Quantitative scatter imaging makes use of the fact that normal functioning cells and cancerous cells show differences both in the components within the cells and in the structural organization of the cells within the tissue. These physical distinctions in biological structure have been shown to scatter light differently. This study develops a new approach to imaging scatter-based contrast over a wide field of view in tissue using high frequency structured light. These scattering features may provide a method to diagnostically identify abnormal tissue without the need to administer targeted compounds. This approach has the potential to generate new diagnostic screenings and new approaches for surgical guidance.

  • Cerenkov imaging in radiation therapy

    Cerenkov imaging in radiation therapy

    Radiation therapy is used to treat cancer tumors by killing the tissue with high ionizing radiation doses. Until recently it has not been possible to image the radiation dose delivered to tissue, but through Cherenkov light imaging, this delivered dose can be mapped with high resolution cameras. The research group focuses on quantification of the imaging, and developing tools which allow radiation therapy to be delivered in a safer and more validated manner.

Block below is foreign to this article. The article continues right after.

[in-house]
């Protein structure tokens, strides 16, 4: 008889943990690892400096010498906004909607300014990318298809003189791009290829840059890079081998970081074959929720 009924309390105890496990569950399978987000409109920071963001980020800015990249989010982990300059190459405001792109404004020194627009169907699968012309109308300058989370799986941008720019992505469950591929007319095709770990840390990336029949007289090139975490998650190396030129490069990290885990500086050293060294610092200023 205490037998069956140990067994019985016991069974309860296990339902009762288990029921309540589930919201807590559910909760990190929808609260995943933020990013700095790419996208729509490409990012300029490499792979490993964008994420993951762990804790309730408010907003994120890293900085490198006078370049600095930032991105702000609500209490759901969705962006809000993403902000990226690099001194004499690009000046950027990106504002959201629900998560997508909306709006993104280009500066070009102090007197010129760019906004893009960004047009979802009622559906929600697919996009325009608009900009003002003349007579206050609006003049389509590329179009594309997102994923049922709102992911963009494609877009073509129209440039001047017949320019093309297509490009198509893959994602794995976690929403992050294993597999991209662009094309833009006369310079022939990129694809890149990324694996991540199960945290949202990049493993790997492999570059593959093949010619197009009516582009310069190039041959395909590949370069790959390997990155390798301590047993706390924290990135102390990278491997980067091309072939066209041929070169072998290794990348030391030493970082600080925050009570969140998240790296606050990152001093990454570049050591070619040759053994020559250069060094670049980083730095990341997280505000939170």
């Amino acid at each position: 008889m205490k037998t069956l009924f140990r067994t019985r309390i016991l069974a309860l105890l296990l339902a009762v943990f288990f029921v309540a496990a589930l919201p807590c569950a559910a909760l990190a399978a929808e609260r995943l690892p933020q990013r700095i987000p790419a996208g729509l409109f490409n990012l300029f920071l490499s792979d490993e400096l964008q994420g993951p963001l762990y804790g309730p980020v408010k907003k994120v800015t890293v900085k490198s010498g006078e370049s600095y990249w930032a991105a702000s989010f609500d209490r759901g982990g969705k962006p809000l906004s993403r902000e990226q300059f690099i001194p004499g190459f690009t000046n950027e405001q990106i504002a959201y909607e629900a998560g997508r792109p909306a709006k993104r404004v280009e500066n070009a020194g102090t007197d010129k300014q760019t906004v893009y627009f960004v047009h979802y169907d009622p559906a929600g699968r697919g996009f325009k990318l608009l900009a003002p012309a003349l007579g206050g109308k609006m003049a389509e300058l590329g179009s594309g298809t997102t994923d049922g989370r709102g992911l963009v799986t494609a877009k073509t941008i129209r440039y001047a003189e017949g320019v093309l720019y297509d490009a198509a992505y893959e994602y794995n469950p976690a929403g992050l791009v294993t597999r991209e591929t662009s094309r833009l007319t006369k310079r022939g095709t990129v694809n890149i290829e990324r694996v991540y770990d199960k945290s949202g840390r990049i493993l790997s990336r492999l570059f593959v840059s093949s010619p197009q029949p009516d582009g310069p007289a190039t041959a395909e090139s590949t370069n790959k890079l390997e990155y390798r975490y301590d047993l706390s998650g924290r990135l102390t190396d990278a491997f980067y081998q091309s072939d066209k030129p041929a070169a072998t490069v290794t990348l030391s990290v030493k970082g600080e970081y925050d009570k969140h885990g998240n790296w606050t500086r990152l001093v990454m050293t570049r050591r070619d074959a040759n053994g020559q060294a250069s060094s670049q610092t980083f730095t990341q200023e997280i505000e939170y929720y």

• Scintillation dosimetry for quality assurance in radiotherapy

    Scintillation dosimetry for quality assurance in radiotherapy

    Radiation therapy is used to treat cancer tumors by killing the tissue with high ionizing radiation doses. Modern external beam radiotherapy systems deliver high dose levels to precisely marked tumor volume in less time. As a mis-administration can have potentially severe impact to the surrounding healthy tissue, more stringent and complex quality assurance measurements are required in clinics. By developing a comprehensive optical dose imaging camera system, we aim to fundamentally simplify the quality assurance process and, in turn, to further promote the culture of safety in radiotherapy. By converting the dose to visible light using scintillation phantom, we can image and reconstruct 3D dose maps in real time, enabling complete and accurate verification in a fast enough timeframe for it to be useful in every procedure.

Videos

Imaging Medicine at Dartmouth

Graduate Student Engineering Research: Čerenkov Fluorescence Imaging

Graduate Student Engineering Research: Optics and Radiation Therapy

Medical lasers: diagnosing disease, treating disease, curing disease

Books

News

All Together Now
Apr 07, 2011
Deep vision
Mar 07, 2011